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This page covers pitfalls to be aware of when writing content for the site.

This site uses Markdown for rich text formatting. It is powerful and friendly, but not a full replacement for raw HTML. Fortunately, you can mix HTML into your Markdown, as long as you are careful!

Mixing Markdown and HTML

You can apply CSS styles to inline HTML elements such as <span>, and any nearby Markdown will still be applied:


Enjoy some
*<span style="color: red">colored</span>
<span style="color: green">text</span>
<span style="color: blue">in italics</span>*!


Enjoy some colored text in italics!

Markdown inside block elements

If you use a block element, Markdown won’t be rendered inside:


Why isn't *this* in italics?


Why isn't *this* in italics?

Add markdown=1 to force Markdown rendering inside that element:


<div markdown=1>
Yay, *this* is now in italics!


Yay, this is now in italics!

Be sure to put a newline before your </div>! Otherwise you will get broken HTML. (Might be a bug in the kramdown renderer?)

To avoid the pitfall with </div> and newlines, you can instead target the parts you want Markdownified using <span markdown=1>:


<div>I like *asterisks*.
They are so <span markdown=1>**pretty**</span>!
Do you like *asterisks* too?</div>


I like *asterisks*. They are so pretty! Do you like *asterisks* too?

Using capture and markdownify

In some scenarios, it is easier to use Liquid’s capture directive to store a block of Markdown into a variable, and then use Jekyll’s markdownify filter to convert it to HTML, so that it can be more easily mixed with other HTML. One such case is with the <details> to create an expandable block of content. Here is an example:


{% capture periodic-table %}
| 1 | H  | Hydrogen  |  1.008 |
| 2 | He | Helium    |  4.003 |
| 3 | Li | Lithium   |  6.938 |
| 4 | Be | Beryllium |  9.102 |
| 5 | B  | Boron     | 10.806 |
| 6 | C  | Carbon    | 12.009 |
| 7 | N  | Nitrogen  | 14.006 |
| 8 | O  | Oxygen    | 15.999 |
| 9 | F  | Fluorine  | 18.998 |
{% endcapture %}
<details><summary>Check out this amazing table!</summary>
{{ periodic-table | markdownify }}


Check out this amazing table!
1 H Hydrogen 1.008
2 He Helium 4.003
3 Li Lithium 6.938
4 Be Beryllium 9.102
5 B Boron 10.806
6 C Carbon 12.009
7 N Nitrogen 14.006
8 O Oxygen 15.999
9 F Fluorine 18.998

The markdownify filter can be very useful, but watch out: it does not work well for inline elements because it will surround your Markdown expression in <p>...</p> tags, ruining the inline effect:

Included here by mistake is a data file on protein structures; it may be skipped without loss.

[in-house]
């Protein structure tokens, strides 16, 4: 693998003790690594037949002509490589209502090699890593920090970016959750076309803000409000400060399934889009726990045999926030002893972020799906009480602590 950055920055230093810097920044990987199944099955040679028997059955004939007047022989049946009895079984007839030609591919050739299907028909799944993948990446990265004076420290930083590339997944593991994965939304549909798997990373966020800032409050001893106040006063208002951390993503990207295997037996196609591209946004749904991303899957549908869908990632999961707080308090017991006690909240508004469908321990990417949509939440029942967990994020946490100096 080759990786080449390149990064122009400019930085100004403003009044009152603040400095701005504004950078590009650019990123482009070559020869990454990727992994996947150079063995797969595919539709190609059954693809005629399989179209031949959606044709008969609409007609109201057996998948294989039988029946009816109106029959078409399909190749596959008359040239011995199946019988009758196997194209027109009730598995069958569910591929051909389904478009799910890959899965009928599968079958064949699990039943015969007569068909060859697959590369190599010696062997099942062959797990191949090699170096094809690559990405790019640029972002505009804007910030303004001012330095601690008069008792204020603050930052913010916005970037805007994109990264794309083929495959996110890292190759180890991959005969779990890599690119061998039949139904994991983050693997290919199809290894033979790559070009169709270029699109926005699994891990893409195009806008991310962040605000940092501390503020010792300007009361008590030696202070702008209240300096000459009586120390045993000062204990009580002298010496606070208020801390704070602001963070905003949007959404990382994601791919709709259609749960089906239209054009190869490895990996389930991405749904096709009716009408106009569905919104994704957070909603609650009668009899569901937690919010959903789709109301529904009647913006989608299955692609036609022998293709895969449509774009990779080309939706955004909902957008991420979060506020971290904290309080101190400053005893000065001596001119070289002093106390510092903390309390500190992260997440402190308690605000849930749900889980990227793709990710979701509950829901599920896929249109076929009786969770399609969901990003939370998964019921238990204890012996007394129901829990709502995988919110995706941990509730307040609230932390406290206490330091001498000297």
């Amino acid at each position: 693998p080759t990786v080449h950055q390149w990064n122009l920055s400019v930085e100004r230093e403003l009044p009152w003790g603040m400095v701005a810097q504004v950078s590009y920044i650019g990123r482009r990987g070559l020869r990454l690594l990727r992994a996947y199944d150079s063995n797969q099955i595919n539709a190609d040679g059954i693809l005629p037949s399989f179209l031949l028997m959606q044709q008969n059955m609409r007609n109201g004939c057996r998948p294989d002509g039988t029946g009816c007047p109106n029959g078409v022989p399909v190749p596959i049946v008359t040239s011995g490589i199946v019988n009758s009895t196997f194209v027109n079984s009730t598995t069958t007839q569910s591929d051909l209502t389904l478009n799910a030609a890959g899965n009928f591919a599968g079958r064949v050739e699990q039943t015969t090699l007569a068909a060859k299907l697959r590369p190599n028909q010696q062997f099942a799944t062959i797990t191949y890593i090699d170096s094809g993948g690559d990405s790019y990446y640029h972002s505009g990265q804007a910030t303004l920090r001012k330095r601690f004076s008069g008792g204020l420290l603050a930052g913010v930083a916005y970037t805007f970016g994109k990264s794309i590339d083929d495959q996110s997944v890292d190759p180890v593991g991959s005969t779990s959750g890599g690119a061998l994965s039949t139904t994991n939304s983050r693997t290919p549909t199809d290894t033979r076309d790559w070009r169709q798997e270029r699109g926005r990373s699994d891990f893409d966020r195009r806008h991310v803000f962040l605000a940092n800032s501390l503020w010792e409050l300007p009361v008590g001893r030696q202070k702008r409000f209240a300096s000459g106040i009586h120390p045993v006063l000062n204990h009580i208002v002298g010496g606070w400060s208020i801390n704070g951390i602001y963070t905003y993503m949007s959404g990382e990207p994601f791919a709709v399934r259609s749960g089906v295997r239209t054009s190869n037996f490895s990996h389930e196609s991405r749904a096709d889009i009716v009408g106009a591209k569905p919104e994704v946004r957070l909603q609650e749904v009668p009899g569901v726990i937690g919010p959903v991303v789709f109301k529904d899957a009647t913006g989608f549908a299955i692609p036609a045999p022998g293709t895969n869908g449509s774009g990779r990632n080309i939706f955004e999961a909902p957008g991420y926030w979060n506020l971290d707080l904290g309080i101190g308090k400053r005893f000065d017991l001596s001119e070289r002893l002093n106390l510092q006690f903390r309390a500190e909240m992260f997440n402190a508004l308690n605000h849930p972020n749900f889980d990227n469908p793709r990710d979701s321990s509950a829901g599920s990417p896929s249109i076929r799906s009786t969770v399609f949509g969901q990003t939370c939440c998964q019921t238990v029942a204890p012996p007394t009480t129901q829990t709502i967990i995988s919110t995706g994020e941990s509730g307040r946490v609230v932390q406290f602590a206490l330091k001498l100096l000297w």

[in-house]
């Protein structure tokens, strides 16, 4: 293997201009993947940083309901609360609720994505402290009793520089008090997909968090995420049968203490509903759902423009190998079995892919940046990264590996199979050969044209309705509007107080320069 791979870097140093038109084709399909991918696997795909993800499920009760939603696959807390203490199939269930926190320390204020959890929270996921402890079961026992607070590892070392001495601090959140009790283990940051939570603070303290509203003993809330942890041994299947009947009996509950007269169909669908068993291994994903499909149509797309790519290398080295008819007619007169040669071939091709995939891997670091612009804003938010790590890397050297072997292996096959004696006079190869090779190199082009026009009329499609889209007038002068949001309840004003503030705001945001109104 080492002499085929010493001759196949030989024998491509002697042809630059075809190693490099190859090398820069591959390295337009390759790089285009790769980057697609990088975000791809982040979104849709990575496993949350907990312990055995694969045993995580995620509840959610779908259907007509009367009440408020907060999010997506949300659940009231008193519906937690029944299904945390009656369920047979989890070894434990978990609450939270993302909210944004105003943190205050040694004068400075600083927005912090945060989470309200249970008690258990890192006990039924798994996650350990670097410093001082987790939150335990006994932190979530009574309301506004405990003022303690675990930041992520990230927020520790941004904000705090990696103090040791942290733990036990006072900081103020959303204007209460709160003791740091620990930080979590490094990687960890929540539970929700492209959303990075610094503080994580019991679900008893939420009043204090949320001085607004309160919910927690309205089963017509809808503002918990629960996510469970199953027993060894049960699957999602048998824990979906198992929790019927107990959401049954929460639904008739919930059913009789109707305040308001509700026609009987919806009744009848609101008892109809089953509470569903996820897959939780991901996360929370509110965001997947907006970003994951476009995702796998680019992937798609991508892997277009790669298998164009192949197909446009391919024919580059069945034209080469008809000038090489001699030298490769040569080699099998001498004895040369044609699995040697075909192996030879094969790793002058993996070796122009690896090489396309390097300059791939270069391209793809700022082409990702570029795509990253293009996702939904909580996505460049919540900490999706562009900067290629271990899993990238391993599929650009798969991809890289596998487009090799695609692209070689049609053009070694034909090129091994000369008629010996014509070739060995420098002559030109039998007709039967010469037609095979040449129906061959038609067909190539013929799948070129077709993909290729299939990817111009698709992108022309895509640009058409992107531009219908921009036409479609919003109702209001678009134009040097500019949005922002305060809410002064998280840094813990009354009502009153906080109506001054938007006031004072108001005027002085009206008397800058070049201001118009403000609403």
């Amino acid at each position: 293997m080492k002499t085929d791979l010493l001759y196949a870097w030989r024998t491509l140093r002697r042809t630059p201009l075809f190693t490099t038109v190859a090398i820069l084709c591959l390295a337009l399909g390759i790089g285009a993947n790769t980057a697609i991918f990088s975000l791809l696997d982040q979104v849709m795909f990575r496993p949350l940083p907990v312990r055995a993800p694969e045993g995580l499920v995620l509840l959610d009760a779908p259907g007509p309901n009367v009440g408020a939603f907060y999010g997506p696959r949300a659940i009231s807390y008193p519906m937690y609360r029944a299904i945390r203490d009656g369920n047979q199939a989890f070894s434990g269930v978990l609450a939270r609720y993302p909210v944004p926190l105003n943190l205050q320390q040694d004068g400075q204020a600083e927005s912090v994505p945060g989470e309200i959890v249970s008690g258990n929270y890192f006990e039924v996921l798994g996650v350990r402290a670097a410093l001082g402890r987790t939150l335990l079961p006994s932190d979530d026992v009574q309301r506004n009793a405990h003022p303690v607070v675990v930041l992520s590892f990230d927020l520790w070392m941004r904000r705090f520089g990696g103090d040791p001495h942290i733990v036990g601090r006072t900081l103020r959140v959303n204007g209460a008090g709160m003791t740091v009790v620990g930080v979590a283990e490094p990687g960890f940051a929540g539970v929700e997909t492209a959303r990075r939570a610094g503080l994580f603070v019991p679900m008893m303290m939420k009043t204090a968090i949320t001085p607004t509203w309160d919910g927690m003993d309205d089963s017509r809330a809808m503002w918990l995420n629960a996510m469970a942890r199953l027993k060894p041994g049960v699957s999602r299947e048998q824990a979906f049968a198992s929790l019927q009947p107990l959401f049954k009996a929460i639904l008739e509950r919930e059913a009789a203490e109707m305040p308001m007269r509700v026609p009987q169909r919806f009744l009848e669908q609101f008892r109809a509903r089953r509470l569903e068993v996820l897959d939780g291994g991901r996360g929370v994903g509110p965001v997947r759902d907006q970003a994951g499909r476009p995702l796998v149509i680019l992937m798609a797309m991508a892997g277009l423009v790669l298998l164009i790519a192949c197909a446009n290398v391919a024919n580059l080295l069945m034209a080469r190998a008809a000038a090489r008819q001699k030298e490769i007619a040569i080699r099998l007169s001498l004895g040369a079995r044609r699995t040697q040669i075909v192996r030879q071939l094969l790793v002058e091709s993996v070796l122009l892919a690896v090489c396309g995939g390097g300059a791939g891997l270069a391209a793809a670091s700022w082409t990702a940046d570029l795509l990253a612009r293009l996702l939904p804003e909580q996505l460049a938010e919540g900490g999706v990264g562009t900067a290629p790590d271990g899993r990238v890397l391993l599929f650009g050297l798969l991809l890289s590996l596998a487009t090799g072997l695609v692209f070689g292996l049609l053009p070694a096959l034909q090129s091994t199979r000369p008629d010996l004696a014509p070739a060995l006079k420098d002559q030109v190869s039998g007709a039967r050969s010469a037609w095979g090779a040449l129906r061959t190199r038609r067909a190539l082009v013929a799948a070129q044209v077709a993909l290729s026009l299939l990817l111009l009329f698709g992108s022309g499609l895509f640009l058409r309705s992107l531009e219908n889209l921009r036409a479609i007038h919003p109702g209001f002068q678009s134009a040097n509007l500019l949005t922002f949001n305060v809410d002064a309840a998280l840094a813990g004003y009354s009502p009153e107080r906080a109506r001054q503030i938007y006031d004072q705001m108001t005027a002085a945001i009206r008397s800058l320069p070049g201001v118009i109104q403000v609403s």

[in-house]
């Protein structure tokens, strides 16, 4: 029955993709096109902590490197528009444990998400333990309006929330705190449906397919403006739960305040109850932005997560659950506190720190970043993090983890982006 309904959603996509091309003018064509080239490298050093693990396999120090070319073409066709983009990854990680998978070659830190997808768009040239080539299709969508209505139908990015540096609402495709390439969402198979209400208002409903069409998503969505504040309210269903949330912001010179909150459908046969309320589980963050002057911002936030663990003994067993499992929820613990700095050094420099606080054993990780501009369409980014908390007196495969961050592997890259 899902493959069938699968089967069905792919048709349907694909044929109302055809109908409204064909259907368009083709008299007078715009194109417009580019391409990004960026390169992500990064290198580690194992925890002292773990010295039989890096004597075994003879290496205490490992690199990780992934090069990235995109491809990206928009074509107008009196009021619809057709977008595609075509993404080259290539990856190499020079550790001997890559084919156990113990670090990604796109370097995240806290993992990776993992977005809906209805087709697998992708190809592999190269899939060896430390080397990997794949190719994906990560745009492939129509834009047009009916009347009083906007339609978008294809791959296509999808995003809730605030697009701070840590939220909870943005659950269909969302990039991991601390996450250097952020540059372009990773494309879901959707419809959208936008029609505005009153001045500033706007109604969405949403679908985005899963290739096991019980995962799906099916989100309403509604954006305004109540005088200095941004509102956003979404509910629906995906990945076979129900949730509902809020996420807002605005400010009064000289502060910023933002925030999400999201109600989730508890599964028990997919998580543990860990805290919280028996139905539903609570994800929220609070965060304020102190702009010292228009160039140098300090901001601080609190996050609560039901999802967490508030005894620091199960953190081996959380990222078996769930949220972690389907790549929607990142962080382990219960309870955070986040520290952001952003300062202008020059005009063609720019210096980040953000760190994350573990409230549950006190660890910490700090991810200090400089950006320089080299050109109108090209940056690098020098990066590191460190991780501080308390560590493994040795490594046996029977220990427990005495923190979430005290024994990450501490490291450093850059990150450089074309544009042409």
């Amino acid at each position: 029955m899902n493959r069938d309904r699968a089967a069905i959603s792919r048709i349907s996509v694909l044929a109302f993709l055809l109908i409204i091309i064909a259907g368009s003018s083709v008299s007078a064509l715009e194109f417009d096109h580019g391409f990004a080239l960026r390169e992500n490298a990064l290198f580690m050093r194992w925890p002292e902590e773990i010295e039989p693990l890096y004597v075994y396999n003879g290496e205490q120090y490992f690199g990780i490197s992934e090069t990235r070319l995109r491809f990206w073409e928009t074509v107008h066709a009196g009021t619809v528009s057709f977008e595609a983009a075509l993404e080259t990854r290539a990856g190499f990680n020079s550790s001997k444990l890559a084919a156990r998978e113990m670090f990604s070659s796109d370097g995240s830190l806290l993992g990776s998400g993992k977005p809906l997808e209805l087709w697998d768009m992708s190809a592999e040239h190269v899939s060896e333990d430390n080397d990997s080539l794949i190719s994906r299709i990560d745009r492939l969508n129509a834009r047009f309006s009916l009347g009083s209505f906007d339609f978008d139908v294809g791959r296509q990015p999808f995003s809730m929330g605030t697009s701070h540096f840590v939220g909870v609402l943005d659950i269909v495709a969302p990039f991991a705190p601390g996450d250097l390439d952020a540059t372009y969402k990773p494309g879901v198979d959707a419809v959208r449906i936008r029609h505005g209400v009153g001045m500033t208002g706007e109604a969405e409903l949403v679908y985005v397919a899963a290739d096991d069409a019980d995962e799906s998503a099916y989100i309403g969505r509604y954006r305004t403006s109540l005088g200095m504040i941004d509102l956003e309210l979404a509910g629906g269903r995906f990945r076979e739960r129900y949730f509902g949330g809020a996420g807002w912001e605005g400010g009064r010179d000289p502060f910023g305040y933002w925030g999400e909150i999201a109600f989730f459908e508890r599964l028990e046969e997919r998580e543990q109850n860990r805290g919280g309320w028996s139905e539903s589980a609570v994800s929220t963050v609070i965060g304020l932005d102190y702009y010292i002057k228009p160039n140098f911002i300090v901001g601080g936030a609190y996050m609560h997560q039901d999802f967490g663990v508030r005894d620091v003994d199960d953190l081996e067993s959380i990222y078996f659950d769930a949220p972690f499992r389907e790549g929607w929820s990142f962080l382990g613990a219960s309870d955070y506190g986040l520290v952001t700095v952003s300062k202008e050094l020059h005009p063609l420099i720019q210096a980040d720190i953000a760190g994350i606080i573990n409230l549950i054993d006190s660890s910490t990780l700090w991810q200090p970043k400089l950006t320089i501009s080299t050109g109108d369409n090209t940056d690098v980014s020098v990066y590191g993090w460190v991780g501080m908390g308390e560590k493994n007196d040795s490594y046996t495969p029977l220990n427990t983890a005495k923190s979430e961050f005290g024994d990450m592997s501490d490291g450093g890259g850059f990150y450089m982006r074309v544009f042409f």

{% capture question %} Does *Monday* work? {% endcapture %}
<div>I asked: "{{ question | markdownify }}" and she nodded.</div>


I asked: "

Does Monday work?

" and she nodded.

Suppressing Markdown rendering

The markdown attribute can also be used the other way, to suppress Markdown rendering inside an HTML element:


<span markdown=0>
Here are some **asterisks**.


Here are some **asterisks**.

Conditional expressions

Where conditionals work

Conditional expressions may only be used with if and unless tags! They notably do not work with assign tags. So you cannot write a truthy conditional expression and assign it to variable expecting it to be set as true or false. If you need that, you can write:

{%- if a or b or c -%}
  {%- assign my-boolean-flag = true -%}
{%- else -%}
  {%- assign my-boolean-flag = false -%}
{%- endif -%}

Truthiness and falsiness

In Liquid, the only conditional expressions that evaluate to false are false and nil. Unlike other languages, in Liquid even the empty string ('') and the number zero (0) evaluate to true!

Table of truthy and falsy example expressions
Expression truthiness
"have a cow" true
"" true
0 true
1 true
false false
"false" true
nil false
nil or "" true
nil or "" or "hello" or "goodbye" true
"" or "hello" or "goodbye" true
"hello" or "goodbye" true
nil or "" true
"" or nil true
true or false true
false or true true
true or true true
false or false false
true or nil true
nil or true true
false or nil false
nil or false false
false or nil or true true
nil or false or true true
nil and "" false
"" and nil false
true and false false
false and true false
true and true true
false and false false
true and nil false
nil and true false
false and nil false
nil and false false
false and nil and true false
nil and false and true false

Order of operations

Unlike other languages, the and and or operators in Liquid have the same precedence. And even more surprisingly, Liquid evaluates conditionals from right to left with equal operator precedence.

Here is an example:


{%- if nil and 'me' or 'yes' and 'OK' -%}
  Oh yes I did!
{%- else -%}
  Oh no you didn't!
{%- endif -%}


Oh no you didn’t!

Here is a breakdown of how Liquid is evaluating the above:

nil and ('me' or ('yes' and 'OK'))
nil and ('me' or true)
nil and true

The parentheses above are merely for illustration; Liquid does not support parentheses in conditional expressions and your expression will be wrongly evaluated if you try to use them.

In most other languages such as Python or JavaScript, it would be true:

$ js
> console.log(null && 'me' || 'yes' && 'OK' ? 'true' : 'false')
$ python
>>> print('true' if None and 'me' or 'yes' and 'OK' else 'false')